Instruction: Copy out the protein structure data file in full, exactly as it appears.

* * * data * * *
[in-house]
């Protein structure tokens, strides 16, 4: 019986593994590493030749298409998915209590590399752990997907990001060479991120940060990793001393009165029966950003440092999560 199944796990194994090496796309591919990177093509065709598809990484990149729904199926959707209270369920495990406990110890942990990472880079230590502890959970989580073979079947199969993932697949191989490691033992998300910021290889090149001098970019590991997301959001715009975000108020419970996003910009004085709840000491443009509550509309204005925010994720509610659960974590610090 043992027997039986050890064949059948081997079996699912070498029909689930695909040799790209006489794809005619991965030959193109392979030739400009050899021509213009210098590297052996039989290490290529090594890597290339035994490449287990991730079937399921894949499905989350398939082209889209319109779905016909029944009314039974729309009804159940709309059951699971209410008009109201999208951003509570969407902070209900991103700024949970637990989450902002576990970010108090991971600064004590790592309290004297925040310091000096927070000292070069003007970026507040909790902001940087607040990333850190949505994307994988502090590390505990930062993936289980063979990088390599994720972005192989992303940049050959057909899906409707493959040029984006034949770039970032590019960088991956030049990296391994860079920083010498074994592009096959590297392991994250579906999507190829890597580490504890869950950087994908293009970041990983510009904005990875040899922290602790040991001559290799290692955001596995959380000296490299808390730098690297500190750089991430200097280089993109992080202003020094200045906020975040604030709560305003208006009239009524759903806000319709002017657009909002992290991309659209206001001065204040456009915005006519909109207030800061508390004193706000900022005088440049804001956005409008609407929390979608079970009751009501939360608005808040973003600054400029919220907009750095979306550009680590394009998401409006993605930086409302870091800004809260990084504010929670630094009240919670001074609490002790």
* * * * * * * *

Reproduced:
[in-house]
């Protein structure tokens, strides 16, 4: 019986593994590493030749298409998915209590590399752990997907990001060479991120940060990793001393009165029966950003440092999560 199944796990194994090496796309591919990177093509065709598809990484990149729904199926959707209270369920495990406990110890942990990472880079230590502890959970989580073979079947199969993932697949191989490691033992998300910021290889090149001098970019590991997301959001715009975000108020419970996003910009004085709840000491443009509550509309204005925010994720509610659960974590610090 043992027997039986050890064949059948081997079996699912070498029909689930695909040799790209006489794809005619991965030959193109392979030739400009050899021509213009210098590297052996039989290490290529090594890597290339035994490449287990991730079937399921894949499905989350398939082209889209319109779905016909029944009314039974729309009804159940709309059951699971209410008009109201999208951003509570969407902070209900991103700024949970637990989450902002576990970010108090991971600064004590790592309290004297925040310091000096927070000292070069003007970026507040909790902001940087607040990333850190949505994307994988502090590390505990930062993936289980063979990088390599994720972005192989992303940049050959057909899906409707493959040029984006034949770039970032590019960088991956030049990296391994860079920083010498074994592009096959590297392991994250579906999507190829890597580490504890869950950087994908293009970041990983510009904005990875040899922290602790040991001559290799290692955001596995959380000296490299808390730098690297500190750089991430200097280089993109992080202003020094200045906020975040604030709560305003208006009239009524759903806000319709002017657009909002992290991309659209206001001065204040456009915005006519909109207030800061508390004193706000900022005088440049804001956005409008609407929390979608079970009751009501939360608005808040973003600054400029919220907009750095979306550009680590394009998401409006993605930086409302870091800004809260990084504010929670630094009240919670001074609490002790």